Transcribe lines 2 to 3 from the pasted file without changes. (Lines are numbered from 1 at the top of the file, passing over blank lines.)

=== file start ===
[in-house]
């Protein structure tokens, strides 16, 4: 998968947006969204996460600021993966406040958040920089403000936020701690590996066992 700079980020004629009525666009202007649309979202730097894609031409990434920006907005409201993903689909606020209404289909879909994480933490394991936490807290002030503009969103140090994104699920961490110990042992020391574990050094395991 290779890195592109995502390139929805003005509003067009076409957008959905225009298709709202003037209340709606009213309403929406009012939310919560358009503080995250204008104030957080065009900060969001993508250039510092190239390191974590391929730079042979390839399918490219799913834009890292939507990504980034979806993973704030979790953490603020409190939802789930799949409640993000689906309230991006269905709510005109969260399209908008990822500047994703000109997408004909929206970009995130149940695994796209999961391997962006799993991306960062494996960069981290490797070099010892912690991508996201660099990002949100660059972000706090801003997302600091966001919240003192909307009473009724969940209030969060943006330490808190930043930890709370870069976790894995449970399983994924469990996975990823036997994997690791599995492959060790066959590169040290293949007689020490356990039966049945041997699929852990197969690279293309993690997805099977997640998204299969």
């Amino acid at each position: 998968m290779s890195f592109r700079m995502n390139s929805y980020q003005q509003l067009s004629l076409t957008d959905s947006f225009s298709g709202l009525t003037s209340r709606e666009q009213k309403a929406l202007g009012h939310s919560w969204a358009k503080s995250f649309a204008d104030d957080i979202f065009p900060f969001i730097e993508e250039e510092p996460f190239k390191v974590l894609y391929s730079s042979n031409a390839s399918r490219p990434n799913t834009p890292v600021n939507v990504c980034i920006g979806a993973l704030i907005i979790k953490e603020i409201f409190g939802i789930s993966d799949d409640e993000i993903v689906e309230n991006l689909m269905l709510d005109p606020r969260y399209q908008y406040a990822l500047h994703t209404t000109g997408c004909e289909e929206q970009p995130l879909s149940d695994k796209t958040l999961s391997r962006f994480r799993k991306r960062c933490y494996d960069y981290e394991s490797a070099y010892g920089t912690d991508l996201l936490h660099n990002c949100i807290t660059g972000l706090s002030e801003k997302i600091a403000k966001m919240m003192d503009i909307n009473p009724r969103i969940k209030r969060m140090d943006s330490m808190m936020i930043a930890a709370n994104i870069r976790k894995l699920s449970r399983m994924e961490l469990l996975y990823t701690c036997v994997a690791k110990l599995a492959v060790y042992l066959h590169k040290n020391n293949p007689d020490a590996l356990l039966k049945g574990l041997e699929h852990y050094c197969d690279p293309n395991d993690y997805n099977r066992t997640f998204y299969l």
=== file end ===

């Protein structure tokens, strides 16, 4: 998968947006969204996460600021993966406040958040920089403000936020701690590996066992 700079980020004629009525666009202007649309979202730097894609031409990434920006907005409201993903689909606020209404289909879909994480933490394991936490807290002030503009969103140090994104699920961490110990042992020391574990050094395991 290779890195592109995502390139929805003005509003067009076409957008959905225009298709709202003037209340709606009213309403929406009012939310919560358009503080995250204008104030957080065009900060969001993508250039510092190239390191974590391929730079042979390839399918490219799913834009890292939507990504980034979806993973704030979790953490603020409190939802789930799949409640993000689906309230991006269905709510005109969260399209908008990822500047994703000109997408004909929206970009995130149940695994796209999961391997962006799993991306960062494996960069981290490797070099010892912690991508996201660099990002949100660059972000706090801003997302600091966001919240003192909307009473009724969940209030969060943006330490808190930043930890709370870069976790894995449970399983994924469990996975990823036997994997690791599995492959060790066959590169040290293949007689020490356990039966049945041997699929852990197969690279293309993690997805099977997640998204299969």
């Amino acid at each position: 998968m290779s890195f592109r700079m995502n390139s929805y980020q003005q509003l067009s004629l076409t957008d959905s947006f225009s298709g709202l009525t003037s209340r709606e666009q009213k309403a929406l202007g009012h939310s919560w969204a358009k503080s995250f649309a204008d104030d957080i979202f065009p900060f969001i730097e993508e250039e510092p996460f190239k390191v974590l894609y391929s730079s042979n031409a390839s399918r490219p990434n799913t834009p890292v600021n939507v990504c980034i920006g979806a993973l704030i907005i979790k953490e603020i409201f409190g939802i789930s993966d799949d409640e993000i993903v689906e309230n991006l689909m269905l709510d005109p606020r969260y399209q908008y406040a990822l500047h994703t209404t000109g997408c004909e289909e929206q970009p995130l879909s149940d695994k796209t958040l999961s391997r962006f994480r799993k991306r960062c933490y494996d960069y981290e394991s490797a070099y010892g920089t912690d991508l996201l936490h660099n990002c949100i807290t660059g972000l706090s002030e801003k997302i600091a403000k966001m919240m003192d503009i909307n009473p009724r969103i969940k209030r969060m140090d943006s330490m808190m936020i930043a930890a709370n994104i870069r976790k894995l699920s449970r399983m994924e961490l469990l996975y990823t701690c036997v994997a690791k110990l599995a492959v060790y042992l066959h590169k040290n020391n293949p007689d020490a590996l356990l039966k049945g574990l041997e699929h852990y050094c197969d690279p293309n395991d993690y997805n099977r066992t997640f998204y299969l």